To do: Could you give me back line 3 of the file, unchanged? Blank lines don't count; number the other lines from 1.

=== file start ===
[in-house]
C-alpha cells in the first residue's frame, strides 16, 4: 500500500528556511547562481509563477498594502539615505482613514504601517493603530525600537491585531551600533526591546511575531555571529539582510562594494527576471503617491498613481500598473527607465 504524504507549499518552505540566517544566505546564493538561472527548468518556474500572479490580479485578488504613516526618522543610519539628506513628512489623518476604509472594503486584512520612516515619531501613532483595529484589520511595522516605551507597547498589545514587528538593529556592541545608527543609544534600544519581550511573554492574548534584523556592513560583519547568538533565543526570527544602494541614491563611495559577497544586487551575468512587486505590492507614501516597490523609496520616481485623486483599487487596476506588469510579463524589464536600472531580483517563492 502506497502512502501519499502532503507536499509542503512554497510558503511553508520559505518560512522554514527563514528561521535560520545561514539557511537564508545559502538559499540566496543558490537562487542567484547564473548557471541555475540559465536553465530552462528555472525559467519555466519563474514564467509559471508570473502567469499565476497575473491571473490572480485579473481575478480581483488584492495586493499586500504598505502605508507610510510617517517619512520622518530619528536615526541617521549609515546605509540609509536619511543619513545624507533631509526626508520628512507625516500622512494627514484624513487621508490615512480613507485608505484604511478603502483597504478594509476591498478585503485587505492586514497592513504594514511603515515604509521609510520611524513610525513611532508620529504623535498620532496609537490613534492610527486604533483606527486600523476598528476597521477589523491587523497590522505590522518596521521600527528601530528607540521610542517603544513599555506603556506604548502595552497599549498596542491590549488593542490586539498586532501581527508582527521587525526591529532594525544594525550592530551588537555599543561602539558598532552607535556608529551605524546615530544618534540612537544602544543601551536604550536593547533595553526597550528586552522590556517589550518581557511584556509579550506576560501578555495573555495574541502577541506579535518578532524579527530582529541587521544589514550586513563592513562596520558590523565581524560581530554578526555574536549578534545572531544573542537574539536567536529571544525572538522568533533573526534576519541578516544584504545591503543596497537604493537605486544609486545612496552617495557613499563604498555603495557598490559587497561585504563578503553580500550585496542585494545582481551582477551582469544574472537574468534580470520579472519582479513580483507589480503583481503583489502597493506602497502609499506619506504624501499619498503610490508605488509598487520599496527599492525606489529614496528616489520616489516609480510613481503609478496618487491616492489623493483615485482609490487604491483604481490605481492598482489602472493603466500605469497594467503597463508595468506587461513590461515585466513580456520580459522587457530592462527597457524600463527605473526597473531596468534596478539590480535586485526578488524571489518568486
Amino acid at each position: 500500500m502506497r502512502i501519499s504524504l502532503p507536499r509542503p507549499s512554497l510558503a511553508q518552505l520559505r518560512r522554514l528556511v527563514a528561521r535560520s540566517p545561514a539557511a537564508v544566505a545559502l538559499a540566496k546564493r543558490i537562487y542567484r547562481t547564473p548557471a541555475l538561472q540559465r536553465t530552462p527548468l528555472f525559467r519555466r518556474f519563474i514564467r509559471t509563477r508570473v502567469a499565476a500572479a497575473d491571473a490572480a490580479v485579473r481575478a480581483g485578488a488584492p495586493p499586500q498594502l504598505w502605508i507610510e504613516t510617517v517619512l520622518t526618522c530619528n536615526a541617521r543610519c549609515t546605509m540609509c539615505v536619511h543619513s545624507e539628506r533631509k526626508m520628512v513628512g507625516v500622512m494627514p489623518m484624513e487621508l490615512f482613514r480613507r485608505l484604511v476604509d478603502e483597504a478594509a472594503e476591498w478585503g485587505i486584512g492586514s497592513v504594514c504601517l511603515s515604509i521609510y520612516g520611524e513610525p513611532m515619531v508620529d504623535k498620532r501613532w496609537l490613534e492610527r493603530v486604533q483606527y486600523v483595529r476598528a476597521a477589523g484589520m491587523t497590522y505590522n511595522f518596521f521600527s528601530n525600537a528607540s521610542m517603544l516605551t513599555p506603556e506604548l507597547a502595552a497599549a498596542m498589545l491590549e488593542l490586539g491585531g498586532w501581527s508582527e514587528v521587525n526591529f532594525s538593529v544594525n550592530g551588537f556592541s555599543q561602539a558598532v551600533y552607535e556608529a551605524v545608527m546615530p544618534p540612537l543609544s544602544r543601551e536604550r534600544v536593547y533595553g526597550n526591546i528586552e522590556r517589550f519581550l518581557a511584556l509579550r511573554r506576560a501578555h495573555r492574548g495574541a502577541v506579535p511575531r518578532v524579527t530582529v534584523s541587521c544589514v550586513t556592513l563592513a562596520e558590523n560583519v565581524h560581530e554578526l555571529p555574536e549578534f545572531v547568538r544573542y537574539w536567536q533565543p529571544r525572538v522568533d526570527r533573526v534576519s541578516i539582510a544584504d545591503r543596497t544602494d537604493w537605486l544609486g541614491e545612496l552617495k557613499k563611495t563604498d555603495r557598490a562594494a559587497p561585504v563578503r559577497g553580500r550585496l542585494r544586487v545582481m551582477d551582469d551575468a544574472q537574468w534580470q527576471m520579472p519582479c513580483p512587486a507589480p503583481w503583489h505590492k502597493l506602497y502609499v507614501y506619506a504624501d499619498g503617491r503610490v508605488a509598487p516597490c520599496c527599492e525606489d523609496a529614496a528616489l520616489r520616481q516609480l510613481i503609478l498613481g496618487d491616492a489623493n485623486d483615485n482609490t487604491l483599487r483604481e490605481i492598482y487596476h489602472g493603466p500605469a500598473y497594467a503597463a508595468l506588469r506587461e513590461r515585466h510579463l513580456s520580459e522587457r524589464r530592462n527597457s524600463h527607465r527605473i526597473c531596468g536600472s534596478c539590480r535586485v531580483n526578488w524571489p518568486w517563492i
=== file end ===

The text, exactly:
Amino acid at each position: 500500500m502506497r502512502i501519499s504524504l502532503p507536499r509542503p507549499s512554497l510558503a511553508q518552505l520559505r518560512r522554514l528556511v527563514a528561521r535560520s540566517p545561514a539557511a537564508v544566505a545559502l538559499a540566496k546564493r543558490i537562487y542567484r547562481t547564473p548557471a541555475l538561472q540559465r536553465t530552462p527548468l528555472f525559467r519555466r518556474f519563474i514564467r509559471t509563477r508570473v502567469a499565476a500572479a497575473d491571473a490572480a490580479v485579473r481575478a480581483g485578488a488584492p495586493p499586500q498594502l504598505w502605508i507610510e504613516t510617517v517619512l520622518t526618522c530619528n536615526a541617521r543610519c549609515t546605509m540609509c539615505v536619511h543619513s545624507e539628506r533631509k526626508m520628512v513628512g507625516v500622512m494627514p489623518m484624513e487621508l490615512f482613514r480613507r485608505l484604511v476604509d478603502e483597504a478594509a472594503e476591498w478585503g485587505i486584512g492586514s497592513v504594514c504601517l511603515s515604509i521609510y520612516g520611524e513610525p513611532m515619531v508620529d504623535k498620532r501613532w496609537l490613534e492610527r493603530v486604533q483606527y486600523v483595529r476598528a476597521a477589523g484589520m491587523t497590522y505590522n511595522f518596521f521600527s528601530n525600537a528607540s521610542m517603544l516605551t513599555p506603556e506604548l507597547a502595552a497599549a498596542m498589545l491590549e488593542l490586539g491585531g498586532w501581527s508582527e514587528v521587525n526591529f532594525s538593529v544594525n550592530g551588537f556592541s555599543q561602539a558598532v551600533y552607535e556608529a551605524v545608527m546615530p544618534p540612537l543609544s544602544r543601551e536604550r534600544v536593547y533595553g526597550n526591546i528586552e522590556r517589550f519581550l518581557a511584556l509579550r511573554r506576560a501578555h495573555r492574548g495574541a502577541v506579535p511575531r518578532v524579527t530582529v534584523s541587521c544589514v550586513t556592513l563592513a562596520e558590523n560583519v565581524h560581530e554578526l555571529p555574536e549578534f545572531v547568538r544573542y537574539w536567536q533565543p529571544r525572538v522568533d526570527r533573526v534576519s541578516i539582510a544584504d545591503r543596497t544602494d537604493w537605486l544609486g541614491e545612496l552617495k557613499k563611495t563604498d555603495r557598490a562594494a559587497p561585504v563578503r559577497g553580500r550585496l542585494r544586487v545582481m551582477d551582469d551575468a544574472q537574468w534580470q527576471m520579472p519582479c513580483p512587486a507589480p503583481w503583489h505590492k502597493l506602497y502609499v507614501y506619506a504624501d499619498g503617491r503610490v508605488a509598487p516597490c520599496c527599492e525606489d523609496a529614496a528616489l520616489r520616481q516609480l510613481i503609478l498613481g496618487d491616492a489623493n485623486d483615485n482609490t487604491l483599487r483604481e490605481i492598482y487596476h489602472g493603466p500605469a500598473y497594467a503597463a508595468l506588469r506587461e513590461r515585466h510579463l513580456s520580459e522587457r524589464r530592462n527597457s524600463h527607465r527605473i526597473c531596468g536600472s534596478c539590480r535586485v531580483n526578488w524571489p518568486w517563492i